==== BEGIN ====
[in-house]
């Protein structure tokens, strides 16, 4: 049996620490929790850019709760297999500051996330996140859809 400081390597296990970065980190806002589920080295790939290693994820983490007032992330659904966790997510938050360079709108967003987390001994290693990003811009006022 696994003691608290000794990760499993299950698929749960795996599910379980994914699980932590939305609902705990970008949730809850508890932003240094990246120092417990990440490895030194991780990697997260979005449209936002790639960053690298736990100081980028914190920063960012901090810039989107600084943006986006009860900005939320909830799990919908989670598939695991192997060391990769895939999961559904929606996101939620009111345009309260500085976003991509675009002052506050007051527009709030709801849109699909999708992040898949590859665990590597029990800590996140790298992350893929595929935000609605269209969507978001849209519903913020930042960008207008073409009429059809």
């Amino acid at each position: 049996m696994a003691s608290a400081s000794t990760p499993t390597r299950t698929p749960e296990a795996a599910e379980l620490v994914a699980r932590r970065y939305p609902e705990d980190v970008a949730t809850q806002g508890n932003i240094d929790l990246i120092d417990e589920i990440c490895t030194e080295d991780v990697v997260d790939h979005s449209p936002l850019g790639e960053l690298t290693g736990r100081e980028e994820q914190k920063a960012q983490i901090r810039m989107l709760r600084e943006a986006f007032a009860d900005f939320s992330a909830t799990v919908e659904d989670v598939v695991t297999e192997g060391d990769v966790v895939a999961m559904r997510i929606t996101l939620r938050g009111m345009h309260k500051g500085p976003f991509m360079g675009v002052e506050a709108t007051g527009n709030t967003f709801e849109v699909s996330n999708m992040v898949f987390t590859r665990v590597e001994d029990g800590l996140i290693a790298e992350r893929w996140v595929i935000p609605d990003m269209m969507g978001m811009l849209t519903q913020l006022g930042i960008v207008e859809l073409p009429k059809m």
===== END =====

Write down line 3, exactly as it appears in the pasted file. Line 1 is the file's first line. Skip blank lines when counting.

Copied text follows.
């Amino acid at each position: 049996m696994a003691s608290a400081s000794t990760p499993t390597r299950t698929p749960e296990a795996a599910e379980l620490v994914a699980r932590r970065y939305p609902e705990d980190v970008a949730t809850q806002g508890n932003i240094d929790l990246i120092d417990e589920i990440c490895t030194e080295d991780v990697v997260d790939h979005s449209p936002l850019g790639e960053l690298t290693g736990r100081e980028e994820q914190k920063a960012q983490i901090r810039m989107l709760r600084e943006a986006f007032a009860d900005f939320s992330a909830t799990v919908e659904d989670v598939v695991t297999e192997g060391d990769v966790v895939a999961m559904r997510i929606t996101l939620r938050g009111m345009h309260k500051g500085p976003f991509m360079g675009v002052e506050a709108t007051g527009n709030t967003f709801e849109v699909s996330n999708m992040v898949f987390t590859r665990v590597e001994d029990g800590l996140i290693a790298e992350r893929w996140v595929i935000p609605d990003m269209m969507g978001m811009l849209t519903q913020l006022g930042i960008v207008e859809l073409p009429k059809m």